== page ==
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Damion Crawford Draws Parallels Between ‘Squid Game’ And Dancehall – DancehallMag

Rebel Nation | October 15, 2021

Squid Game—the hit South Korean survival drama and now Netflix’s biggest-ever series at launch—and Dancehall are two things most people wouldn’t think to draw parallels between, but Damion Crawford, former Member of Parliament for St. Andrew East Rural, Jamaica, did just that.

In a Tweet, which has since caused a stir on social media, Crawford asserted that Dancehall’s pre-occupation with violent content over the years is largely due to people’s insatiable appetite for such – a formula, Crawford believes, Squid Game has just stumbled onto.

Crawford’s Tweet: “Squid Game just prove ppl like to consume violence and Dancehall artists have known this for a long time,” was in response to CNN’s report that the series had become Netflix’s biggest series at launch, and seemed to revive sociological and philosophical discussions regarding the connection between the appetite for violence, and whether the consumption of violent content ultimately affects collective behavior.

Proponents of the position shared by Crawford may find that the numbers aren’t there to support it, especially when it comes to the higher hierarchy of commercial success. In other words, Dancehall artists who are predominantly known for violent content typically don’t do as well internationally.

Dancehall historians and those old enough to remember will perhaps recall the genre’s most memorable and, as far as content goes, arguably the most violent feud – Gully vs Gaza, headed by Mavado and Vybz Kartel respectively. At its peak, that feud warranted the intervention of the Jamaican government and ultimately cemented both Kartel and Mavado at the top of the Dancehall hierarchy. While it remains inconclusive as to whether or not the feud generated earnings for either artist equivalent to the level of popularity and notoriety they gained, what is conclusive is that, largely as a result of the feud, both artists’ careers were stymied by it.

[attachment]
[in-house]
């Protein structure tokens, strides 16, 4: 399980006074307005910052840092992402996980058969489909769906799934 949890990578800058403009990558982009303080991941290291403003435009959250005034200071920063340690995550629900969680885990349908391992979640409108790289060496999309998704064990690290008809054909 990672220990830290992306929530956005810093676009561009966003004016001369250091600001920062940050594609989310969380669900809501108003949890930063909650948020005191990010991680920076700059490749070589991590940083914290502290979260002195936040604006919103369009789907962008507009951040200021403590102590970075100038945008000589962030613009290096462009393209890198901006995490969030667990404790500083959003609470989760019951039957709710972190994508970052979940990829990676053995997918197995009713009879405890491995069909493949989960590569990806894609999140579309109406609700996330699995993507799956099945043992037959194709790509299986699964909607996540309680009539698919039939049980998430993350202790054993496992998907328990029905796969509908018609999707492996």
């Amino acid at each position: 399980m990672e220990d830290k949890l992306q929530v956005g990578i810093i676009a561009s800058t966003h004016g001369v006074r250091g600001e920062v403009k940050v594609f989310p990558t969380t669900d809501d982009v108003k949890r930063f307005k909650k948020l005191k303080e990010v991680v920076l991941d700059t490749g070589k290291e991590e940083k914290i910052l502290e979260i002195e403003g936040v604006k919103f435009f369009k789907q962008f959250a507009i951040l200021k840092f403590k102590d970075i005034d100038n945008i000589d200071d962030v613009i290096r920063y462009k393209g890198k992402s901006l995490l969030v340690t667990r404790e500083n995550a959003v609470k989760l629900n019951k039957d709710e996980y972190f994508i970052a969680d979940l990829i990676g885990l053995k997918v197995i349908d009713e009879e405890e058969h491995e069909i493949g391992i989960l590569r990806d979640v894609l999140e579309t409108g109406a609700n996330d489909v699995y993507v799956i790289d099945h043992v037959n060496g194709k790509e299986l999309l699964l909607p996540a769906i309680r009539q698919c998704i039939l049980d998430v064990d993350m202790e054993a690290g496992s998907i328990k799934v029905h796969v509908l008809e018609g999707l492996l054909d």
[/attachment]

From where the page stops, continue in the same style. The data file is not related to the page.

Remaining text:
Vybz Kartel lost his visa and potential for future earnings, and is now, unrelated to the feud, serving a life sentence behind bars, and Mavado’s local success has not quite translated or scaled in equivalence in the North American music market. Considering Crawford’s position, the Gully vs Gaza feud may represent the blueprint necessary to unravel it, with a few exceptions along the way. But science may prove to be his ally.

Damion Crawford

In 2008, a study conducted on mice (whose brains are thought to be similar to humans) and published in the journal Psychopharmacology revealed, compellingly, that “humans crave violence”. According to study team member, Craig Kennedy, then Professor of Special Education and Paediatrics at Vanderbilt University in Tennessee: “Aggression occurs among virtually all vertebrates and is necessary to get and keep important resources such as mates, territory and food.”

He continued: “We have found that the reward pathway in the brain becomes engaged in response to an aggressive event and that dopamine is involved.” In other words, indulging in violence or engaging with violent content makes us feel happy, owing to the release of the feel-good hormone, dopamine (which is also addictive). Professor Kennedy, however, admitted that while aggression/violence serves a purpose for other animals, “… in modern human societies, a propensity toward aggression (violence) is not beneficial and can be a problem.”